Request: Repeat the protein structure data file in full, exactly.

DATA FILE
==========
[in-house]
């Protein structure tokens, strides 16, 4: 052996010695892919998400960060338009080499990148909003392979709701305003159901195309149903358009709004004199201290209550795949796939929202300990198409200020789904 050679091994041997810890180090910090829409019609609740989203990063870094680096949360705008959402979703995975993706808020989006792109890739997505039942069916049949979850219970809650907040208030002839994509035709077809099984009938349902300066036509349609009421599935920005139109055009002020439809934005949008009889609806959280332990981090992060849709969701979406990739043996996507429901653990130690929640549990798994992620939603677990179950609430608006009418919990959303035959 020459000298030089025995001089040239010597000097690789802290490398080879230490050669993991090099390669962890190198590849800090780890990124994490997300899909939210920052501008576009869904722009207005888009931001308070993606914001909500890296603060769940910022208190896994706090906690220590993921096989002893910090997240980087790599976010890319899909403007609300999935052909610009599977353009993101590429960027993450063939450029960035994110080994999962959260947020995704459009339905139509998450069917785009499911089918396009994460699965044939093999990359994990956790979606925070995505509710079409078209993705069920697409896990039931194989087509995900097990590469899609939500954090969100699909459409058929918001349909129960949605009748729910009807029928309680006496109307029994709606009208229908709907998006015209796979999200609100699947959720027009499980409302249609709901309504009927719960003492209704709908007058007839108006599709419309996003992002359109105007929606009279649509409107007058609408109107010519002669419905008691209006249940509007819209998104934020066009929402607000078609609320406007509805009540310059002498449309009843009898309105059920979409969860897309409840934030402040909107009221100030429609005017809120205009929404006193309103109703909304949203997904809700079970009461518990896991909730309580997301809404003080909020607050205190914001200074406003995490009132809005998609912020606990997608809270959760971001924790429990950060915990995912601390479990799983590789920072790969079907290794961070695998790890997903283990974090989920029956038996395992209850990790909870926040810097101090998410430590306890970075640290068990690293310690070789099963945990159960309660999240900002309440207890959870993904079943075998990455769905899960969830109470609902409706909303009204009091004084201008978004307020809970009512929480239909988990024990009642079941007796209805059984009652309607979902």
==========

[in-house]
């Protein structure tokens, strides 16, 4: 052996010695892919998400960060338009080499990148909003392979709701305003159901195309149903358009709004004199201290209550795949796939929202300990198409200020789904 050679091994041997810890180090910090829409019609609740989203990063870094680096949360705008959402979703995975993706808020989006792109890739997505039942069916049949979850219970809650907040208030002839994509035709077809099984009938349902300066036509349609009421599935920005139109055009002020439809934005949008009889609806959280332990981090992060849709969701979406990739043996996507429901653990130690929640549990798994992620939603677990179950609430608006009418919990959303035959 020459000298030089025995001089040239010597000097690789802290490398080879230490050669993991090099390669962890190198590849800090780890990124994490997300899909939210920052501008576009869904722009207005888009931001308070993606914001909500890296603060769940910022208190896994706090906690220590993921096989002893910090997240980087790599976010890319899909403007609300999935052909610009599977353009993101590429960027993450063939450029960035994110080994999962959260947020995704459009339905139509998450069917785009499911089918396009994460699965044939093999990359994990956790979606925070995505509710079409078209993705069920697409896990039931194989087509995900097990590469899609939500954090969100699909459409058929918001349909129960949605009748729910009807029928309680006496109307029994709606009208229908709907998006015209796979999200609100699947959720027009499980409302249609709901309504009927719960003492209704709908007058007839108006599709419309996003992002359109105007929606009279649509409107007058609408109107010519002669419905008691209006249940509007819209998104934020066009929402607000078609609320406007509805009540310059002498449309009843009898309105059920979409969860897309409840934030402040909107009221100030429609005017809120205009929404006193309103109703909304949203997904809700079970009461518990896991909730309580997301809404003080909020607050205190914001200074406003995490009132809005998609912020606990997608809270959760971001924790429990950060915990995912601390479990799983590789920072790969079907290794961070695998790890997903283990974090989920029956038996395992209850990790909870926040810097101090998410430590306890970075640290068990690293310690070789099963945990159960309660999240900002309440207890959870993904079943075998990455769905899960969830109470609902409706909303009204009091004084201008978004307020809970009512929480239909988990024990009642079941007796209805059984009652309607979902």